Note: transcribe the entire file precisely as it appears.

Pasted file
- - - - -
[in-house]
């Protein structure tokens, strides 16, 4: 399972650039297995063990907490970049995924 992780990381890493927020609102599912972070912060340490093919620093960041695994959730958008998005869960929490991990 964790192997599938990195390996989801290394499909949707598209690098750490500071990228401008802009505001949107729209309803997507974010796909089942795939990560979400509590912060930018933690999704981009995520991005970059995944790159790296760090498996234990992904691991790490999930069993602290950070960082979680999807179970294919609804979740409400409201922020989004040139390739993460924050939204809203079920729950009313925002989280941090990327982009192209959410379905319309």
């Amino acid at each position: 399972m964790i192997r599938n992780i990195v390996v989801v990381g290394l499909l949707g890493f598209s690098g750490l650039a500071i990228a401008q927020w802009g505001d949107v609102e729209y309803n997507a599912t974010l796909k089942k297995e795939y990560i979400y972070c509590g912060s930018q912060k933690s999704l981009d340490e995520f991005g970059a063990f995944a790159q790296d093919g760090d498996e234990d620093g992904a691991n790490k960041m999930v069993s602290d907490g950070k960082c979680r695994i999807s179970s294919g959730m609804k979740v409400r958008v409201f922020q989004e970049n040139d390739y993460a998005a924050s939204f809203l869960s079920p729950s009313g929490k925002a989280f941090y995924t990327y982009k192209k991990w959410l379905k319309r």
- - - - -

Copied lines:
[in-house]
């Protein structure tokens, strides 16, 4: 399972650039297995063990907490970049995924 992780990381890493927020609102599912972070912060340490093919620093960041695994959730958008998005869960929490991990 964790192997599938990195390996989801290394499909949707598209690098750490500071990228401008802009505001949107729209309803997507974010796909089942795939990560979400509590912060930018933690999704981009995520991005970059995944790159790296760090498996234990992904691991790490999930069993602290950070960082979680999807179970294919609804979740409400409201922020989004040139390739993460924050939204809203079920729950009313925002989280941090990327982009192209959410379905319309």
């Amino acid at each position: 399972m964790i192997r599938n992780i990195v390996v989801v990381g290394l499909l949707g890493f598209s690098g750490l650039a500071i990228a401008q927020w802009g505001d949107v609102e729209y309803n997507a599912t974010l796909k089942k297995e795939y990560i979400y972070c509590g912060s930018q912060k933690s999704l981009d340490e995520f991005g970059a063990f995944a790159q790296d093919g760090d498996e234990d620093g992904a691991n790490k960041m999930v069993s602290d907490g950070k960082c979680r695994i999807s179970s294919g959730m609804k979740v409400r958008v409201f922020q989004e970049n040139d390739y993460a998005a924050s939204f809203l869960s079920p729950s009313g929490k925002a989280f941090y995924t990327y982009k192209k991990w959410l379905k319309r």